Gw Temp


Article - 'It’s Good To Be Evil' by KaosTenshi

An item about Plots/Characters posted on Aug 8, 2003


Simple steps to making your villains… how to make your bad guys really bad… how to make villains your players will love, hate, or even sympathize with.


Are you sick and tired of the standard villain that appears in nearly every ‘homebrew’ RPG? Ah, aren’t we all? These villains are flat, dull, and rather than being a focal point for the storyline, they instead become ‘that guy you have to fight after you’re done with the puzzles and mini-games’. A dull villain can turn a fantastic gaming experience into a very ‘so-so’ game… or even ruin a game altogether. So how do you fix this? Well first of all, you should understand the villains… There are usually several basic types of villains.

Stereotypical Villain

First of all, you have your stereotypical villain - pure evil. This is the kind of person that shouldn’t even be considered a person. He kidnaps princesses for no reasons, has cities burned, steals candy from small children and kicks puppies. He doesn’t have to have a reason; he’s just evil. This kind of villain is extremely over-done, and while it may have made the cut in old school RPGs, he’s just going to seem dull these days. It doesn’t mean a villain can’t still be cruel, it just means that a villain has to be cruel for a reason.

The Abuse Excuse

This kind of villain grew up in a bad situation. Maybe he was born an orphan, so grew up hating rich people and rulers who turn a blind eye to the poor. Maybe he lost someone he cared about or was injured by war, so hates soldiers and war. Maybe he was just mistreated by his parents so decides to take out his anger on the rest of the world. Whatever the excuse may be, this is the kind of person with a lot of inner-pain. He needs to seek serious counseling.


Yes, he does evil things. Why? He does it because he wants something. It can be money, love, power, land, or any numbers of other motivations… but these motivations are his reasons for being evil. He doesn’t act evil just for the sake of being evil, and he probably doesn’t even mean to be evil… it’s just that everything he does revolves around bringing these dreams to realization, and he will do anything it takes to make it happen. Should some group of heroes come to try to stop him, he will certainly do his best to crush them like any other obstacle.

Plead Insanity, Type 1

Ah, beloved insanity… who better to write about the topic of insanity than me? Anyway… An insane character doesn’t have to make total sense on every level, but a common mistake with insane characters is that people don’t have them make any sense at all; this just creates a plot that seems shabbily thrown together. Why is the character insane? What is it that he’s trying to accomplish, and why? If you can’t get these things in order, you might as well just stick with the Stereotypical Villain and save yourself the trouble of coming up with an insane laugh instead of an evil laugh (‘njaff njaff’ is already taken, people).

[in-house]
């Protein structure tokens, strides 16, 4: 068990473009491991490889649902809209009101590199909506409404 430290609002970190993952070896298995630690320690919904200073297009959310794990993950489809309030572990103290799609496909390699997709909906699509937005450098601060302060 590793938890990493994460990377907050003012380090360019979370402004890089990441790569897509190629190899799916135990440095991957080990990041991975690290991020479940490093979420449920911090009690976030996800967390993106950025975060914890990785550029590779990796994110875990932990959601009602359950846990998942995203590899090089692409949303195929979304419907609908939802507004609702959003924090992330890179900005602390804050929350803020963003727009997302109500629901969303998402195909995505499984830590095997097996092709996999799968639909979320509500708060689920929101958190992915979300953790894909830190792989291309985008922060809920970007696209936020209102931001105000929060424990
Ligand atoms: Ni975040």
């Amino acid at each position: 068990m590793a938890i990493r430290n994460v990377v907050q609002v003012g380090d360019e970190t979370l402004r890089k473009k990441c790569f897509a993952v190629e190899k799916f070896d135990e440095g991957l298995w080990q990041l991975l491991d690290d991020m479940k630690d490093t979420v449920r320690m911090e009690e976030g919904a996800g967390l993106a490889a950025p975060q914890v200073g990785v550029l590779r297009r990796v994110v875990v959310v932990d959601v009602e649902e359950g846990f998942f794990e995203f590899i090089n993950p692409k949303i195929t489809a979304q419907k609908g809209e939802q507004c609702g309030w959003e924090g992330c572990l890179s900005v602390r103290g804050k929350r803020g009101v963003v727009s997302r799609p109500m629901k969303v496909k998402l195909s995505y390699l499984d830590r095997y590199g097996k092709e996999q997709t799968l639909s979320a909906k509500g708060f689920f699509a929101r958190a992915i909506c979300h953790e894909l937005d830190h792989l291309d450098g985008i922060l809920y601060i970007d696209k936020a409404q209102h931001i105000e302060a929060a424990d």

Plead Insanity, Type 2

…And then sometimes you just get characters that don’t know what they’re even doing. This can just be a case of classic insanity, or some other force can possess a character. In any case, this kind of villain doesn’t even truly know the consequences of what they’re doing, and in rare occasions don’t even know why they’re doing it. This is a very difficult kind of villain to write, but they can also become the most sympathetic; the player can’t really help but say, ‘Poor guy’ at least once… this is also just the type of villain to even be killed by their own device.

The Henchman

Okay, this is a very common ‘secondary villain’… the lackey/maid/secretary/assassin/mini-boss battle character that is sent to terrorize the good guys at the end of dungeons and important scenes and such. The Henchman is (usually) fiercely devoted to their master… usually.

The Henchman (With A Plan Of His Own)

Ah, now this is what I’m talking about! The henchman lets the so-called major villain do all the tough work and bides his time before slaying his own master to reveal himself as the true villain! …Or he could just let the good guys kill his master instead of needing to clean the blood out of his gloves. This type of henchman usually works extremely well doubling as the ‘Manipulation’ type villain, while his master usually works very well as the Pure Evil or Insanity Type 1 villains.

Are these all the different kinds of villains? Well, no. The human imagination is an amazing thing… so naturally it can create amazing things. Your storyline and your villain are limited only by that imagination of yours.

Unless you’re working with a Pure Evil character or ‘insane, working without reason’ character, your villain must always have reasons and emotions. Often times it is just as important for the villain to be human as it is for the hero to be human. The first question to ask yourself unless you’re writing the stereotypical villain is “Does my villain have a code of honor? Is there anything he won’t go low enough to do?” It’s also important to establish before you start writing the script if your villain has any soft spots, as these can be written into the storyline, and even better, should be influenced by the villain’s personality or past.

Most importantly, remember one thing… A villain does not have to have evil intent! (Most) villains are human like the rest of us, and have goals and dreams too… their goals may be humane, but it can be their methods that make them the villains.